Companies that sell steel and metals products have had their ups and downs. As recently as two weeks ago steel stocks were hot, although TheStreet's Jim Cramer said many of these stocks are still struggling despite the big boost in their stock prices.
So if you are considering buying shares of Commercial Metals Company (CMC) - Get Report , which makes, recycles and markets steel and metal products, here's one of the things the company has going for it: a 12-cent quarterly dividend yielding about 3.4% annually based on a stock price of around $17. The average stock on the S&P 500 has an annual yield of 2%.
Management will finalize its list of who gets that dividend check on Monday, so you must buy before then. Investors of record as of April 6 will receive the dividend payment on April 21.
The stock is up an impressive 26% for the year to date and is up over 11% for the past 52 weeks despite continuous pressures from abroad, particularly China, which has flooded the market with cheap steel, as well as continued weakness in the scrap metal market. Weak commodity prices, combined with slumping oil, has made revenue hard to come by at Commercial Markets.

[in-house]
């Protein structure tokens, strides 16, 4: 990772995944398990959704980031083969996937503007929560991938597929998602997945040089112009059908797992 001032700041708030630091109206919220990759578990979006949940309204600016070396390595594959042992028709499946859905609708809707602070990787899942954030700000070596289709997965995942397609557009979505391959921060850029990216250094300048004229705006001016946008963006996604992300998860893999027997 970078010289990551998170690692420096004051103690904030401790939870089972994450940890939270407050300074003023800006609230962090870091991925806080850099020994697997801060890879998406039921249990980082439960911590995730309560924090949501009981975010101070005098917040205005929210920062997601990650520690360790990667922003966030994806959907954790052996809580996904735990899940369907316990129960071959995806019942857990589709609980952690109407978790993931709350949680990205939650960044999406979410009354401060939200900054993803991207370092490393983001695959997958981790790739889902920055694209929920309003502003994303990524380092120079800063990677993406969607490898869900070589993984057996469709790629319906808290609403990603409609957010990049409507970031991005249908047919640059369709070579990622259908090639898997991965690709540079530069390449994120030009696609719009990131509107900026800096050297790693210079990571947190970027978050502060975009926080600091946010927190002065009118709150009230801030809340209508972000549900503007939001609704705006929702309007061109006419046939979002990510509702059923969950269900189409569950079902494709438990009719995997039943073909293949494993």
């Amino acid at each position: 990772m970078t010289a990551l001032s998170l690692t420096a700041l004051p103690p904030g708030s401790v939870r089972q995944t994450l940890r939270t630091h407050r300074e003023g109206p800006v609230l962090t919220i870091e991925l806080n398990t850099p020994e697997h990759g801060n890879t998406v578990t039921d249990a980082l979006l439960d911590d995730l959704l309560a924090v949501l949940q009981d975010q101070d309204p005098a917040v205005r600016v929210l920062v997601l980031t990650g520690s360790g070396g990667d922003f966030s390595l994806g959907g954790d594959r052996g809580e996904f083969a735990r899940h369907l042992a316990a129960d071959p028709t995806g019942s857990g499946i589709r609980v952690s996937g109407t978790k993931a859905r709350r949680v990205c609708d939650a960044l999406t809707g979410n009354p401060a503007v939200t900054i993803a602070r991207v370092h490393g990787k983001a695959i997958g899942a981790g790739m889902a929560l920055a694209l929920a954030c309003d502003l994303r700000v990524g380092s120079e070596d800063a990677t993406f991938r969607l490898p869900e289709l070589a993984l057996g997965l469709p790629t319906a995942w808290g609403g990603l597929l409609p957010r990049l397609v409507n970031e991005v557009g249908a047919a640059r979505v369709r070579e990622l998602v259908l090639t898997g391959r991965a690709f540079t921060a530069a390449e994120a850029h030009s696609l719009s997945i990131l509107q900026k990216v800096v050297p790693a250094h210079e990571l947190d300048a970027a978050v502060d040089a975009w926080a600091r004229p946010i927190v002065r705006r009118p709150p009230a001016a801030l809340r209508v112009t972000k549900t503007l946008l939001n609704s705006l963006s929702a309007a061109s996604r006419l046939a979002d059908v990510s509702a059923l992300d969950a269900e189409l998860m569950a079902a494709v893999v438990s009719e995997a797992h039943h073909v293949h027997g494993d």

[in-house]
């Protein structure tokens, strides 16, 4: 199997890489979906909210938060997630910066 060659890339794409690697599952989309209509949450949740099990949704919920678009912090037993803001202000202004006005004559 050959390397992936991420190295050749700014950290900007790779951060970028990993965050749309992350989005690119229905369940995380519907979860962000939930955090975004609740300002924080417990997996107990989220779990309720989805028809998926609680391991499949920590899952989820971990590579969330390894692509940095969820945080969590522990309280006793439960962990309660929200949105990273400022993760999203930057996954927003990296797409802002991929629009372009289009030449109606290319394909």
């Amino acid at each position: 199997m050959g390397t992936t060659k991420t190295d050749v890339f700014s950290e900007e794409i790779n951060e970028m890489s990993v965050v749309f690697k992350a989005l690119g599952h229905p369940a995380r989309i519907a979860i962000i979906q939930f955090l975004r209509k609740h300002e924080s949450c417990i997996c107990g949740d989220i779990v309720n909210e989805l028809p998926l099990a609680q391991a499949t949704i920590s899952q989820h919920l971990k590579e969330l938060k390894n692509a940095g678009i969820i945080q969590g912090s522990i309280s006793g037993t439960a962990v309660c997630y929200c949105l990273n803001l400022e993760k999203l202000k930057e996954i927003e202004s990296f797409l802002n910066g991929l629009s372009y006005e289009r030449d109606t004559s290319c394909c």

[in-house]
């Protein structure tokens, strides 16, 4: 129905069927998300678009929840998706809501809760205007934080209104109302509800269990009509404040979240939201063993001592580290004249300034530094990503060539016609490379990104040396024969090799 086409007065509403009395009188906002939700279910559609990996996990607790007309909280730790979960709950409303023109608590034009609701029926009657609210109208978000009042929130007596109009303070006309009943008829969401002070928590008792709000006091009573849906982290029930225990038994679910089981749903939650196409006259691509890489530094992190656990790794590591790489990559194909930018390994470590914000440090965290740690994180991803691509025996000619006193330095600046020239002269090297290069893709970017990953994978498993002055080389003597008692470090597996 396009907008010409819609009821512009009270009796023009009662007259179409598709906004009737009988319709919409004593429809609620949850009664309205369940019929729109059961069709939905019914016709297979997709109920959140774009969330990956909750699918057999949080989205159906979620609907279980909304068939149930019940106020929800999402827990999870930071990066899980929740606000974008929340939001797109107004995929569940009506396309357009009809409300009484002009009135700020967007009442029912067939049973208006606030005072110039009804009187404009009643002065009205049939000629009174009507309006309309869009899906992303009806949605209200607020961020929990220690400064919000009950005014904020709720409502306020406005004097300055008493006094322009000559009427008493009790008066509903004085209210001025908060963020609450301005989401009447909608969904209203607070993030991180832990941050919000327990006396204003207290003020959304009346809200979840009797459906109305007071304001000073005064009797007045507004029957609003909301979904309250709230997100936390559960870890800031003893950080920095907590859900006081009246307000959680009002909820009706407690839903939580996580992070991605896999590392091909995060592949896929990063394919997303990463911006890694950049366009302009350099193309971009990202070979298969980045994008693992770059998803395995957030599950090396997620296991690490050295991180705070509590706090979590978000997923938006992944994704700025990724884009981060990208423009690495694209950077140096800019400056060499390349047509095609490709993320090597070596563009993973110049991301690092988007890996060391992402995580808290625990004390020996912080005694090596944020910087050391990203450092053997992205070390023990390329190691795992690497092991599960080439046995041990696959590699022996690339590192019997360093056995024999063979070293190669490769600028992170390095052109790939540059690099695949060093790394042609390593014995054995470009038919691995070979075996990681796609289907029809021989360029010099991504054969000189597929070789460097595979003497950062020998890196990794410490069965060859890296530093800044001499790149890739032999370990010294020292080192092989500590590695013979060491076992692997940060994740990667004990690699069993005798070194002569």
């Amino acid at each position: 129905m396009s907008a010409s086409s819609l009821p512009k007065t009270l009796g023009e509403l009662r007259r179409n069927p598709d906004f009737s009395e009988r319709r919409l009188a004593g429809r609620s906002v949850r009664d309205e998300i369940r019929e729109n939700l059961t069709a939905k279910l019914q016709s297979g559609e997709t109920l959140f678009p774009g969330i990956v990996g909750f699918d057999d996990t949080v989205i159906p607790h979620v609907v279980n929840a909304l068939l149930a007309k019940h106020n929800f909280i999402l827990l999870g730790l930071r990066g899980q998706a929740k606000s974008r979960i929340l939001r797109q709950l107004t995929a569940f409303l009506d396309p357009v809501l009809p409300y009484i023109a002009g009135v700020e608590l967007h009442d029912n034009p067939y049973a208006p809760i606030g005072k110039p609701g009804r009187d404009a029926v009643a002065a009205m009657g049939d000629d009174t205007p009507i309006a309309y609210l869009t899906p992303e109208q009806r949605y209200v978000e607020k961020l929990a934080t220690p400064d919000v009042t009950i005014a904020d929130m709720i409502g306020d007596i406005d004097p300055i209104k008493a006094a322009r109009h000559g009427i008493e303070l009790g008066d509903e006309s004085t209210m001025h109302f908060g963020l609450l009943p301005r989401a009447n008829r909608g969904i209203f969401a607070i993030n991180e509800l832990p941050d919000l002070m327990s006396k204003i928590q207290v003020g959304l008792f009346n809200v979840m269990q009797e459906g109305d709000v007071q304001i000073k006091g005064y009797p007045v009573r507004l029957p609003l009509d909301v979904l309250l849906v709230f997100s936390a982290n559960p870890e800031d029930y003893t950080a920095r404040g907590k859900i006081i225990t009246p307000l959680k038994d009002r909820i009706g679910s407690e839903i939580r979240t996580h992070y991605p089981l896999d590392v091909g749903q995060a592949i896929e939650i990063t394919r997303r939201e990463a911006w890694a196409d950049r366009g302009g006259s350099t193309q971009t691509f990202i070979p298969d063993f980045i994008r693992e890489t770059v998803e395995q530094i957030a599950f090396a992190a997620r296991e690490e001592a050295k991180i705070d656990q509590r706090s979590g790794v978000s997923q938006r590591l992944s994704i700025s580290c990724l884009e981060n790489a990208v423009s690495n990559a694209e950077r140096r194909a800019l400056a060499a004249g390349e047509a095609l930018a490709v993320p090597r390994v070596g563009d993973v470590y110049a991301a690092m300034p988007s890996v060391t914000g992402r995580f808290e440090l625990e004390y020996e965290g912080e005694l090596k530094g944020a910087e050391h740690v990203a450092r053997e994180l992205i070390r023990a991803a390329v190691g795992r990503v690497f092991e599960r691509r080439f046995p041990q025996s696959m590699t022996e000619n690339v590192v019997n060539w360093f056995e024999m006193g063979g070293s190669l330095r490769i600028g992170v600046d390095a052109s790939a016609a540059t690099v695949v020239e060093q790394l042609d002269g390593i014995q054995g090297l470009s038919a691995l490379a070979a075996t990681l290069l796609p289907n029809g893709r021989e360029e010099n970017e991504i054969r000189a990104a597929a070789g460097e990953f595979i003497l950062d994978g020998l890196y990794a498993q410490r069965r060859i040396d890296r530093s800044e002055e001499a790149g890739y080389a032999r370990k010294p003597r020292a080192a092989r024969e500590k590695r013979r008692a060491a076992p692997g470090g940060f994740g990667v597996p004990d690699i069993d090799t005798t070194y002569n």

So why is Commercial Metals' stock up? Its business prospects are seen approving with President Obama's signing in December of bipartisan legislation to increase comprehensive infrastructure spending, expected to move billions of dollars into construction projects. Commercial Metals specializes in the type of steel products used for commercial buildings and roads.
Commercial Metals' fiscal 2016 profits, for its year ending in August, are projected to decline 28% to 99 cents per share. But for fiscal 2017, earnings are projected to climb 44% to $1.44 per share, which does not include the effect of that infrastructure spending. This could make Commercial Metals, with its strong dividend, a solid investment for the next 12 to 18 months.
This article is commentary by an independent contributor. At the time of publication, the author held no positions in the stocks mentioned.